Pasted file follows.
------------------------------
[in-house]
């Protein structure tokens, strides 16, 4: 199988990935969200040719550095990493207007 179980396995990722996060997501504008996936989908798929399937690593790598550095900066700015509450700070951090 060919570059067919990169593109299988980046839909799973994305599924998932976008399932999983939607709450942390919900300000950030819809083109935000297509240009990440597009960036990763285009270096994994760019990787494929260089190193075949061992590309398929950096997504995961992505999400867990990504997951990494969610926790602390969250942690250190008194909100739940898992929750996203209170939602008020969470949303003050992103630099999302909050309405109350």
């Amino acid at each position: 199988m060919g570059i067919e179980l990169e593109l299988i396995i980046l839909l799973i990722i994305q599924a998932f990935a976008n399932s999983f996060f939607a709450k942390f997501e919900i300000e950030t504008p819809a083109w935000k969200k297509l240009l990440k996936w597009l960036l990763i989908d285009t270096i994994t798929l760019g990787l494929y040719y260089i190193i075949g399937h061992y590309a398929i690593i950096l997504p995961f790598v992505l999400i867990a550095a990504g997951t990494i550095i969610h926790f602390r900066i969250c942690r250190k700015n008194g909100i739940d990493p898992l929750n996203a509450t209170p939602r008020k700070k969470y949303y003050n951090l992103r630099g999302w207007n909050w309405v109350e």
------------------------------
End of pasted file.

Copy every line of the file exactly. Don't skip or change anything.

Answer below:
[in-house]
């Protein structure tokens, strides 16, 4: 199988990935969200040719550095990493207007 179980396995990722996060997501504008996936989908798929399937690593790598550095900066700015509450700070951090 060919570059067919990169593109299988980046839909799973994305599924998932976008399932999983939607709450942390919900300000950030819809083109935000297509240009990440597009960036990763285009270096994994760019990787494929260089190193075949061992590309398929950096997504995961992505999400867990990504997951990494969610926790602390969250942690250190008194909100739940898992929750996203209170939602008020969470949303003050992103630099999302909050309405109350």
């Amino acid at each position: 199988m060919g570059i067919e179980l990169e593109l299988i396995i980046l839909l799973i990722i994305q599924a998932f990935a976008n399932s999983f996060f939607a709450k942390f997501e919900i300000e950030t504008p819809a083109w935000k969200k297509l240009l990440k996936w597009l960036l990763i989908d285009t270096i994994t798929l760019g990787l494929y040719y260089i190193i075949g399937h061992y590309a398929i690593i950096l997504p995961f790598v992505l999400i867990a550095a990504g997951t990494i550095i969610h926790f602390r900066i969250c942690r250190k700015n008194g909100i739940d990493p898992l929750n996203a509450t209170p939602r008020k700070k969470y949303y003050n951090l992103r630099g999302w207007n909050w309405v109350e």